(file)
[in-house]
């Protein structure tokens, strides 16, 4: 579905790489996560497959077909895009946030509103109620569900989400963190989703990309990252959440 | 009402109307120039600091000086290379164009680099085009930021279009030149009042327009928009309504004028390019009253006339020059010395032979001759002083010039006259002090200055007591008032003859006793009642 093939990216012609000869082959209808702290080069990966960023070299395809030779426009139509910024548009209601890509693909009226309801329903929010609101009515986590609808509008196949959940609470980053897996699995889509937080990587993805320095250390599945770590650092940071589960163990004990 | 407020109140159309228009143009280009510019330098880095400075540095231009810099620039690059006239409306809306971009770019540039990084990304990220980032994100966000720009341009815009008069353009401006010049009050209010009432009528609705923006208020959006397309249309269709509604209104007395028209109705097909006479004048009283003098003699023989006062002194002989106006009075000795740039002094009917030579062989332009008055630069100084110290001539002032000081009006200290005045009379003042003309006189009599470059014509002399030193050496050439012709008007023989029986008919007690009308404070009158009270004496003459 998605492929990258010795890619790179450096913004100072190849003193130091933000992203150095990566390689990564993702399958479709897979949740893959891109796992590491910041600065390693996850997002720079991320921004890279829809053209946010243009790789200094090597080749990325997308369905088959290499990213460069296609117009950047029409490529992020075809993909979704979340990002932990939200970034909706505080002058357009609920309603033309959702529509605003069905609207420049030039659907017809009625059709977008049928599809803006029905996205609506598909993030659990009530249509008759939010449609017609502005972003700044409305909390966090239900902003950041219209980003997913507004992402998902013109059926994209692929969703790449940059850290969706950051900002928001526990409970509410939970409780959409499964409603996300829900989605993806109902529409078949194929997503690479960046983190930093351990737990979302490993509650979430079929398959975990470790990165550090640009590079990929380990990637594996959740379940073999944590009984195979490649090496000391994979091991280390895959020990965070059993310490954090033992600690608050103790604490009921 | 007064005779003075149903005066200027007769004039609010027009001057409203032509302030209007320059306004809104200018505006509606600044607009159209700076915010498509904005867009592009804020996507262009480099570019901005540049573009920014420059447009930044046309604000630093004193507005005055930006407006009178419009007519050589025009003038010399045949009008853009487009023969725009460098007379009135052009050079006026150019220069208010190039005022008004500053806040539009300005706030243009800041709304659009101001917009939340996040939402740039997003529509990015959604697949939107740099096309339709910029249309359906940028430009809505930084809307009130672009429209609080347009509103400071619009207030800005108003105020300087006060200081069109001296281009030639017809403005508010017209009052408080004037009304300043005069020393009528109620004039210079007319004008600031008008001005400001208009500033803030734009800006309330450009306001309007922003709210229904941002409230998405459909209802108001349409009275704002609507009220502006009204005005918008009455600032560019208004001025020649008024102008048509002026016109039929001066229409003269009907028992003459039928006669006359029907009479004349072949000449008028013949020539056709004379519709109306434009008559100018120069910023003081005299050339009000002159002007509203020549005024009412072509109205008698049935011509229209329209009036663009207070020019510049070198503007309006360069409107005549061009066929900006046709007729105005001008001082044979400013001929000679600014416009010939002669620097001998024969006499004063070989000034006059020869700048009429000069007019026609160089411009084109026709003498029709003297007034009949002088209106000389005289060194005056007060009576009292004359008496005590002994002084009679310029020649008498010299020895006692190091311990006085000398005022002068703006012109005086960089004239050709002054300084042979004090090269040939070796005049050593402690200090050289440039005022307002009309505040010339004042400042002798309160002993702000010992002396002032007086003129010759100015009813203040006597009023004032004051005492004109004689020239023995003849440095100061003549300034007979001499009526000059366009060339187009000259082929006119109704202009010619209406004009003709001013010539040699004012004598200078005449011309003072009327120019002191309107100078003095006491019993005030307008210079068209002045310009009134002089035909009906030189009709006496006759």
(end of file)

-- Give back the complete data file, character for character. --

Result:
[in-house]
């Protein structure tokens, strides 16, 4: 579905790489996560497959077909895009946030509103109620569900989400963190989703990309990252959440 | 009402109307120039600091000086290379164009680099085009930021279009030149009042327009928009309504004028390019009253006339020059010395032979001759002083010039006259002090200055007591008032003859006793009642 093939990216012609000869082959209808702290080069990966960023070299395809030779426009139509910024548009209601890509693909009226309801329903929010609101009515986590609808509008196949959940609470980053897996699995889509937080990587993805320095250390599945770590650092940071589960163990004990 | 407020109140159309228009143009280009510019330098880095400075540095231009810099620039690059006239409306809306971009770019540039990084990304990220980032994100966000720009341009815009008069353009401006010049009050209010009432009528609705923006208020959006397309249309269709509604209104007395028209109705097909006479004048009283003098003699023989006062002194002989106006009075000795740039002094009917030579062989332009008055630069100084110290001539002032000081009006200290005045009379003042003309006189009599470059014509002399030193050496050439012709008007023989029986008919007690009308404070009158009270004496003459 998605492929990258010795890619790179450096913004100072190849003193130091933000992203150095990566390689990564993702399958479709897979949740893959891109796992590491910041600065390693996850997002720079991320921004890279829809053209946010243009790789200094090597080749990325997308369905088959290499990213460069296609117009950047029409490529992020075809993909979704979340990002932990939200970034909706505080002058357009609920309603033309959702529509605003069905609207420049030039659907017809009625059709977008049928599809803006029905996205609506598909993030659990009530249509008759939010449609017609502005972003700044409305909390966090239900902003950041219209980003997913507004992402998902013109059926994209692929969703790449940059850290969706950051900002928001526990409970509410939970409780959409499964409603996300829900989605993806109902529409078949194929997503690479960046983190930093351990737990979302490993509650979430079929398959975990470790990165550090640009590079990929380990990637594996959740379940073999944590009984195979490649090496000391994979091991280390895959020990965070059993310490954090033992600690608050103790604490009921 | 007064005779003075149903005066200027007769004039609010027009001057409203032509302030209007320059306004809104200018505006509606600044607009159209700076915010498509904005867009592009804020996507262009480099570019901005540049573009920014420059447009930044046309604000630093004193507005005055930006407006009178419009007519050589025009003038010399045949009008853009487009023969725009460098007379009135052009050079006026150019220069208010190039005022008004500053806040539009300005706030243009800041709304659009101001917009939340996040939402740039997003529509990015959604697949939107740099096309339709910029249309359906940028430009809505930084809307009130672009429209609080347009509103400071619009207030800005108003105020300087006060200081069109001296281009030639017809403005508010017209009052408080004037009304300043005069020393009528109620004039210079007319004008600031008008001005400001208009500033803030734009800006309330450009306001309007922003709210229904941002409230998405459909209802108001349409009275704002609507009220502006009204005005918008009455600032560019208004001025020649008024102008048509002026016109039929001066229409003269009907028992003459039928006669006359029907009479004349072949000449008028013949020539056709004379519709109306434009008559100018120069910023003081005299050339009000002159002007509203020549005024009412072509109205008698049935011509229209329209009036663009207070020019510049070198503007309006360069409107005549061009066929900006046709007729105005001008001082044979400013001929000679600014416009010939002669620097001998024969006499004063070989000034006059020869700048009429000069007019026609160089411009084109026709003498029709003297007034009949002088209106000389005289060194005056007060009576009292004359008496005590002994002084009679310029020649008498010299020895006692190091311990006085000398005022002068703006012109005086960089004239050709002054300084042979004090090269040939070796005049050593402690200090050289440039005022307002009309505040010339004042400042002798309160002993702000010992002396002032007086003129010759100015009813203040006597009023004032004051005492004109004689020239023995003849440095100061003549300034007979001499009526000059366009060339187009000259082929006119109704202009010619209406004009003709001013010539040699004012004598200078005449011309003072009327120019002191309107100078003095006491019993005030307008210079068209002045310009009134002089035909009906030189009709006496006759």